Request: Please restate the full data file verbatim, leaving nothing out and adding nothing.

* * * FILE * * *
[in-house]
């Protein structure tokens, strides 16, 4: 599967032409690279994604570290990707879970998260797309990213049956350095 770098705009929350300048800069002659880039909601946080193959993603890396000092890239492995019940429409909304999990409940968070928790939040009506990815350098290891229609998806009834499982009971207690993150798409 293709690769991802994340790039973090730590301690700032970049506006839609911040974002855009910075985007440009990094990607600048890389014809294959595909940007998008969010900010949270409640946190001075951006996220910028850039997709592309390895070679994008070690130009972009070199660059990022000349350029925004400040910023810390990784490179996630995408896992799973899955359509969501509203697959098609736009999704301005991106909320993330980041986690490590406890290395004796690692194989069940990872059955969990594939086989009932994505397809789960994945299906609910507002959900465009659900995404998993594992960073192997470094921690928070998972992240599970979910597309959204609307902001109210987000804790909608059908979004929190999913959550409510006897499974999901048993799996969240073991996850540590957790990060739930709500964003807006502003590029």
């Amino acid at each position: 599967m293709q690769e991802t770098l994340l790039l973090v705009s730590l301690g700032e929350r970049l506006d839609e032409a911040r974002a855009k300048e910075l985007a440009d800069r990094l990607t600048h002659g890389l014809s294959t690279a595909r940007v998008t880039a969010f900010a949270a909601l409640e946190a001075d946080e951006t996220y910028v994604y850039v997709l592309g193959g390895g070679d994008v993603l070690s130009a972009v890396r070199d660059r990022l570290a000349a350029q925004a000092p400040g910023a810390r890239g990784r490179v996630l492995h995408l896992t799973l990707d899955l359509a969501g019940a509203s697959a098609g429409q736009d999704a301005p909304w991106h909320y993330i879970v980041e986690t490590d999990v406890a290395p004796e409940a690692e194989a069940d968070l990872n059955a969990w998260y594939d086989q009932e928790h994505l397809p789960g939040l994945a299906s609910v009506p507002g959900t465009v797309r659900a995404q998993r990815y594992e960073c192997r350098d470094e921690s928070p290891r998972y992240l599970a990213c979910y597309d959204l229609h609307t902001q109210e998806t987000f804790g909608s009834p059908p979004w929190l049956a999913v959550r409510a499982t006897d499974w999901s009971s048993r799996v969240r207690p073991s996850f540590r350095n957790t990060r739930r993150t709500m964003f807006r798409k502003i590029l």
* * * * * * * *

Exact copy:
[in-house]
């Protein structure tokens, strides 16, 4: 599967032409690279994604570290990707879970998260797309990213049956350095 770098705009929350300048800069002659880039909601946080193959993603890396000092890239492995019940429409909304999990409940968070928790939040009506990815350098290891229609998806009834499982009971207690993150798409 293709690769991802994340790039973090730590301690700032970049506006839609911040974002855009910075985007440009990094990607600048890389014809294959595909940007998008969010900010949270409640946190001075951006996220910028850039997709592309390895070679994008070690130009972009070199660059990022000349350029925004400040910023810390990784490179996630995408896992799973899955359509969501509203697959098609736009999704301005991106909320993330980041986690490590406890290395004796690692194989069940990872059955969990594939086989009932994505397809789960994945299906609910507002959900465009659900995404998993594992960073192997470094921690928070998972992240599970979910597309959204609307902001109210987000804790909608059908979004929190999913959550409510006897499974999901048993799996969240073991996850540590957790990060739930709500964003807006502003590029």
């Amino acid at each position: 599967m293709q690769e991802t770098l994340l790039l973090v705009s730590l301690g700032e929350r970049l506006d839609e032409a911040r974002a855009k300048e910075l985007a440009d800069r990094l990607t600048h002659g890389l014809s294959t690279a595909r940007v998008t880039a969010f900010a949270a909601l409640e946190a001075d946080e951006t996220y910028v994604y850039v997709l592309g193959g390895g070679d994008v993603l070690s130009a972009v890396r070199d660059r990022l570290a000349a350029q925004a000092p400040g910023a810390r890239g990784r490179v996630l492995h995408l896992t799973l990707d899955l359509a969501g019940a509203s697959a098609g429409q736009d999704a301005p909304w991106h909320y993330i879970v980041e986690t490590d999990v406890a290395p004796e409940a690692e194989a069940d968070l990872n059955a969990w998260y594939d086989q009932e928790h994505l397809p789960g939040l994945a299906s609910v009506p507002g959900t465009v797309r659900a995404q998993r990815y594992e960073c192997r350098d470094e921690s928070p290891r998972y992240l599970a990213c979910y597309d959204l229609h609307t902001q109210e998806t987000f804790g909608s009834p059908p979004w929190l049956a999913v959550r409510a499982t006897d499974w999901s009971s048993r799996v969240r207690p073991s996850f540590r350095n957790t990060r739930r993150t709500m964003f807006r798409k502003i590029l």